Step by Step 12-Volt Conversion|
by Bob Melville
FARMALL “M” and “SUPER M” 12 VOLT CONVERSION
Below are step by step instructions to convert a 6 volt Farmall M or Super M with battery (not magneto) ignition to a 12 volt alternator electrical system.
New parts you will need (details in paragraphs below):
- volt alternator (Delco 10SI)
- Alternator drive belt
- 12 volt battery
- Ignition ballast resistor
- Warning lamp holder and bulb
- Misc steel scraps (angle iron, threaded rod, nuts and bolts)
- #10, #12 and #16 stranded wire and miscellaneous crimp-on wire terminals
- 12 volt headlamp bulbs (required if your tractor has lights)
For the alternator, use a Delco type 10-SI because: 1 - The 10-SI was the “standard” alternator on most General Motors cars and on many farm tractors from the mid 70’s thru the mid 80’s. They are readily available and inexpensive (usually $10 - $20 at junkyards).
2 - The 10-SI is simple to wire - the voltage regulator is contained inside the alternator. 3 - The 10-SI is compact - will fit in the same location as the original 6 volt generator. 4 - The 10-SI is reliable and maintenance-free. 5 - It’s easy to swap drive pulleys on the 10-SI.
The 12 volt battery can be anything that will fit in the box. A battery with a CCA rating of 500 amps or so is adequate. A higher CCA rating is fine, but not necessary.
For the ballast resistor (required to reduce 12 volts to 6 volts for the ignition coil), use a generic Chrysler style (NAPA #ICR13 ) or equivalent.
The alternator warning light consists of small 12 volt lamp rated at about 0.2 amps. A #1815 bulb in a suitable lampholder (purchased at Radio Shack) works fine. A #1813, #161 or #194 instrument/side marker bulb in a suitable holder will also work. Make sure the lampholder is NOT grounded - i.e. both lamp terminals are brought out. (Note: If you don’t want to use a warning lamp, you can substitute a 10 ohm resistor rated at 2 watts or higher in place of the warning lamp.)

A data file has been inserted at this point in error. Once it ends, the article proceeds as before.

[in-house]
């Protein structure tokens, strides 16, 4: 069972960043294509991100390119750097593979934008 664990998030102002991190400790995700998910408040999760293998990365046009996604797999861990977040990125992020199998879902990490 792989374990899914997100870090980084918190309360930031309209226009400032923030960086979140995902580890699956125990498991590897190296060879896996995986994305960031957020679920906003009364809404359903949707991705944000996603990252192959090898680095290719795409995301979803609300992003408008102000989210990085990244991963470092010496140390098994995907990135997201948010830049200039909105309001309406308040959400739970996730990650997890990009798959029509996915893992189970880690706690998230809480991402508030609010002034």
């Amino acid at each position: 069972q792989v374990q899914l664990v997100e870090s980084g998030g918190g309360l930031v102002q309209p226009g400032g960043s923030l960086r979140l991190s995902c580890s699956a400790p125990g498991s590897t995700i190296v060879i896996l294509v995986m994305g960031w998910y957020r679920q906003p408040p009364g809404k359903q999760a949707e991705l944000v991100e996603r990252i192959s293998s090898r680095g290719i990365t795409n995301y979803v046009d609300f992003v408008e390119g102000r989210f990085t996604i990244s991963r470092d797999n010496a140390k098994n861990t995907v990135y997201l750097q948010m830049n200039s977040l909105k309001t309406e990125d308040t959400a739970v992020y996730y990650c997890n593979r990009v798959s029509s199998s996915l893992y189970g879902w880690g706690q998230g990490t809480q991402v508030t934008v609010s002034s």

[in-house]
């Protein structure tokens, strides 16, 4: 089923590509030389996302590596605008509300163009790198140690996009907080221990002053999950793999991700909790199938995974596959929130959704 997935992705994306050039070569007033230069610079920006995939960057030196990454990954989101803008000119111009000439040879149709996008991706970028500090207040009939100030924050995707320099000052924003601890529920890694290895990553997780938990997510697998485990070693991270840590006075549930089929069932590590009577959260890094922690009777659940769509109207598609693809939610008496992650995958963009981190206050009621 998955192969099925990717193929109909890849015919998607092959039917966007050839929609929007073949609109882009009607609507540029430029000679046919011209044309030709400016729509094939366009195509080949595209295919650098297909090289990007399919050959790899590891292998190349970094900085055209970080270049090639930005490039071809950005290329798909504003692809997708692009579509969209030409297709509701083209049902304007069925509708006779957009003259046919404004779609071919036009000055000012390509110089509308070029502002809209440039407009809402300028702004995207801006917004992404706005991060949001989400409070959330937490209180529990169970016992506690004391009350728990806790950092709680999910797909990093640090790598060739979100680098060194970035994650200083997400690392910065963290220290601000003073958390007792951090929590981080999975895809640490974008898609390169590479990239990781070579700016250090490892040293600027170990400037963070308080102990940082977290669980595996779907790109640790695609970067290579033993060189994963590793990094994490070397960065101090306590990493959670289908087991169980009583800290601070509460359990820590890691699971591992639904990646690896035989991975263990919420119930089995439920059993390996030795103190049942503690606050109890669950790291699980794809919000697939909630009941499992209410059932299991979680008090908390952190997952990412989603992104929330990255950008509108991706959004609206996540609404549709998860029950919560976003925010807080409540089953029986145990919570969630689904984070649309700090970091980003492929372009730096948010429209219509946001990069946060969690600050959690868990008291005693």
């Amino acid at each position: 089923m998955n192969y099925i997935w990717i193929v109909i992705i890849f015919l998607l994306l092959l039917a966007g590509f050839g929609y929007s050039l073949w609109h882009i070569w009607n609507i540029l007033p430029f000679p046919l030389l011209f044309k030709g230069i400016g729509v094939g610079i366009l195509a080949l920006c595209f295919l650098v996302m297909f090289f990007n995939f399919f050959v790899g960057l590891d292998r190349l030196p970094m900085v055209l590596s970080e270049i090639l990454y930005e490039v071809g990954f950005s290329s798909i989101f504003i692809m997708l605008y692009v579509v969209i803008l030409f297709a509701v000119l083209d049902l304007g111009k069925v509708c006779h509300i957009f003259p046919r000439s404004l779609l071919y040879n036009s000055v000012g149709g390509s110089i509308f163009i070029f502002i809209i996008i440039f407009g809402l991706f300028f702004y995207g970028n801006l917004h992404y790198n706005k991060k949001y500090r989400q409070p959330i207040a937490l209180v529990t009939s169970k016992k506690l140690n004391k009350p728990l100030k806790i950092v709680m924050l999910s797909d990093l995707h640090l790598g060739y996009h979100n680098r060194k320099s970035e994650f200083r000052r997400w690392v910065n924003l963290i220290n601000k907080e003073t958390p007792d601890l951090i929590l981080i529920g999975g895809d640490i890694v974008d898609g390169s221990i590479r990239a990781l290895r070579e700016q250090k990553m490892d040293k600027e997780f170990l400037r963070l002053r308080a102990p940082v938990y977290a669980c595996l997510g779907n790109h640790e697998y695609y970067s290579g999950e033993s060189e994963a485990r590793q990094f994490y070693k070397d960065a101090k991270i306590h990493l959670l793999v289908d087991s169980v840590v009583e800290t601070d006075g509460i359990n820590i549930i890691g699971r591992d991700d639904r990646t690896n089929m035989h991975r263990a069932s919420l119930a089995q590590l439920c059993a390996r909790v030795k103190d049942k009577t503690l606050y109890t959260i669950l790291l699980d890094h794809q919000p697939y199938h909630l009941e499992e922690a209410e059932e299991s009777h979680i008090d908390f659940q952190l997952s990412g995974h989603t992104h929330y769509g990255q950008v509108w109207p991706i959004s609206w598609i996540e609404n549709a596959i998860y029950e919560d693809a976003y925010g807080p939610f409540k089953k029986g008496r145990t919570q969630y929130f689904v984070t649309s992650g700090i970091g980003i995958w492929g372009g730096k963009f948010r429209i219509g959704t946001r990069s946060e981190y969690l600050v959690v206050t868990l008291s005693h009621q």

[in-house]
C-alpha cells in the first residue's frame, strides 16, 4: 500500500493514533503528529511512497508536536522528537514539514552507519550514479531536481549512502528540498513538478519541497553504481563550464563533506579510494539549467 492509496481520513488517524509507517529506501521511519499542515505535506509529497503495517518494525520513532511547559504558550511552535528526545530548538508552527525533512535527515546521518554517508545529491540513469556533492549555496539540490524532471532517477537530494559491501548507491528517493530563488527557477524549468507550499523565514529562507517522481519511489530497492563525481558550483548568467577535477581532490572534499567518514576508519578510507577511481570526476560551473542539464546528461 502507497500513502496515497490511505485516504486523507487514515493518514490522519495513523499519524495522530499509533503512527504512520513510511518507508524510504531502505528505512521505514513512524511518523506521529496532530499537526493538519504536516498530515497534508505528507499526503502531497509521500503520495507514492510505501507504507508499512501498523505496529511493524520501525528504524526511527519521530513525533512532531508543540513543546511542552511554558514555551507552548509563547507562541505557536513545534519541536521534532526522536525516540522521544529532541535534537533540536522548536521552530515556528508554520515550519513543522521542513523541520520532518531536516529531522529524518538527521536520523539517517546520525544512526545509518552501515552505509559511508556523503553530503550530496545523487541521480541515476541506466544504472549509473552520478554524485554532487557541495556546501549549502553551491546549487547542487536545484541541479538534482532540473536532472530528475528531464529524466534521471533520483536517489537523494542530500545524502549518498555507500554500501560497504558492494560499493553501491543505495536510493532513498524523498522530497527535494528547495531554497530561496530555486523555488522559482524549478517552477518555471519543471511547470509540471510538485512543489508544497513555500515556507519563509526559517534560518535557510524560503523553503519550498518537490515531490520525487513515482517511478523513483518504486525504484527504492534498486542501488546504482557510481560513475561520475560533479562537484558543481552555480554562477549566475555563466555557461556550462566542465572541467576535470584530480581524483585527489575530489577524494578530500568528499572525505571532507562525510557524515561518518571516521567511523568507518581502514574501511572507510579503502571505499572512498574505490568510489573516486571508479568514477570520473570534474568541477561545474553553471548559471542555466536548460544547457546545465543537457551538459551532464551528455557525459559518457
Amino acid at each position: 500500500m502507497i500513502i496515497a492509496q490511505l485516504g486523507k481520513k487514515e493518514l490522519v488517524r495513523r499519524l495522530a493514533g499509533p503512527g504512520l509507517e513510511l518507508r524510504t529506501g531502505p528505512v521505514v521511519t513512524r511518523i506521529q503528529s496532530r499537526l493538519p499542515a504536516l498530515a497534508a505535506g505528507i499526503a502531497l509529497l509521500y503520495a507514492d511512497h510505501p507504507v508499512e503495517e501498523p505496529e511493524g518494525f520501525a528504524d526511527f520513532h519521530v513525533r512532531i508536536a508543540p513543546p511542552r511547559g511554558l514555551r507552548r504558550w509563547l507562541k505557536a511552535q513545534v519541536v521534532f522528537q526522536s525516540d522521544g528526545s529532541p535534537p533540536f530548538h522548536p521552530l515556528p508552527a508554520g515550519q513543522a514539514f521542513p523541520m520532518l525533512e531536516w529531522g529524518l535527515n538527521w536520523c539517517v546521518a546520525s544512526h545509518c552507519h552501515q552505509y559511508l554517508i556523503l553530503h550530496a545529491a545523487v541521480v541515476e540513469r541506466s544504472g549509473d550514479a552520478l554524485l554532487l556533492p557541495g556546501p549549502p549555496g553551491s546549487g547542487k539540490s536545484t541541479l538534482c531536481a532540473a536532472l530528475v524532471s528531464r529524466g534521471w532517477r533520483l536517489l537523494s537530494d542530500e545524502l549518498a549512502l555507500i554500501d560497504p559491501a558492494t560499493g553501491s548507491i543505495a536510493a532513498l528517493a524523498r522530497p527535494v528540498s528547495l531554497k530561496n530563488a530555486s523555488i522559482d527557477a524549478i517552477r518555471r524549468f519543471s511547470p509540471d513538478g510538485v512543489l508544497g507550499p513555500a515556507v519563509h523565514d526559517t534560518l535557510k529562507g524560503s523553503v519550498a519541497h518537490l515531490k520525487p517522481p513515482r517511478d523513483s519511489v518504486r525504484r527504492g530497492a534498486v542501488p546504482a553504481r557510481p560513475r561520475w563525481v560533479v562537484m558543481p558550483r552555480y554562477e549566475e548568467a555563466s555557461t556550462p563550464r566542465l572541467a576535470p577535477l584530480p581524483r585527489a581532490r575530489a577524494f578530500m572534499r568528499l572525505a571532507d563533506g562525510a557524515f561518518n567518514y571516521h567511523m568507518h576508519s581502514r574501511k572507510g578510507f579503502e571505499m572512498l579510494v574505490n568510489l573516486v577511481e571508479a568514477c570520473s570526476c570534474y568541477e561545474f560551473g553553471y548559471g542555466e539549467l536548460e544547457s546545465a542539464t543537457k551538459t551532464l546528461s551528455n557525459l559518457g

Electrical components on the tractor you can leave and reuse as is:
- Starter switch
- gnition coil and distributor
- Ignition switch
- Battery cables
- Headlight switch and fuse.
MOUNTING THE ALTERNATOR
1 - Disconnect and remove the old battery. Remove the engine hood.
2 - Remove the old 6 volt generator, fan and generator drive belts and the voltage regulator. Save the generator mounting bracket, tensioning arm, etc. - you may be able to use them in the next step.
3 - Mount the new alternator in place of the generator. Some 3/8” threaded rod and nuts (for the pivot bolt), and an alternator tensioning bracket salvaged from an old car are helpful. When designing the mount make sure of the following: 1) The alternator has at least 1/2” or so of “swing” about the pivot so you can get the drive belt on and adjust the belt tension, 2) The alternator fits within the envelope of the hood - it must not touch the hood when the hood is in place! 3) The alternator pulley must be in line with the generator drive pulley on the water pump.
4 - Obtain and install a new alternator drive belt. The belt must be the same width (1/2”) as the old belt, but depending upon how you mount the alternator it will need to be an inch or two longer. (On the Super M an A34 size belt fit best.) Tighten the belt so there’s about 1/2” of deflection with light thumb pressure midway between the pulleys.
Highly recommend running new wiring for the alternator rather than adapting the existing generator wiring. (Often the insulation on the factory wiring is cracked and frayed, inviting short circuits and other electrical problems down the road.)
For wire terminations at components, use crimp-on ring type wire terminals. Connections to the “1” and “2” terminals on the alternator can be made with standard crimp-on female spade terminals, or with an old Delco alternator plug from a junked car.
1 - Run a #10 wire from the “BAT” terminal on the alternator to the ammeter.
2 - Run a #16 wire from the “BAT” terminal to the “2” terminal on the alternator.
3 - Mount the warning light holder in a suitable location (I bolted it to the steering wheel bolster underneath the ammeter box).
4 - Run a #16 wire from the switched side of the ignition switch to either terminal on the warning light. Run another #16 wire from the other terminal of the warning light to the “1” terminal on the alternator.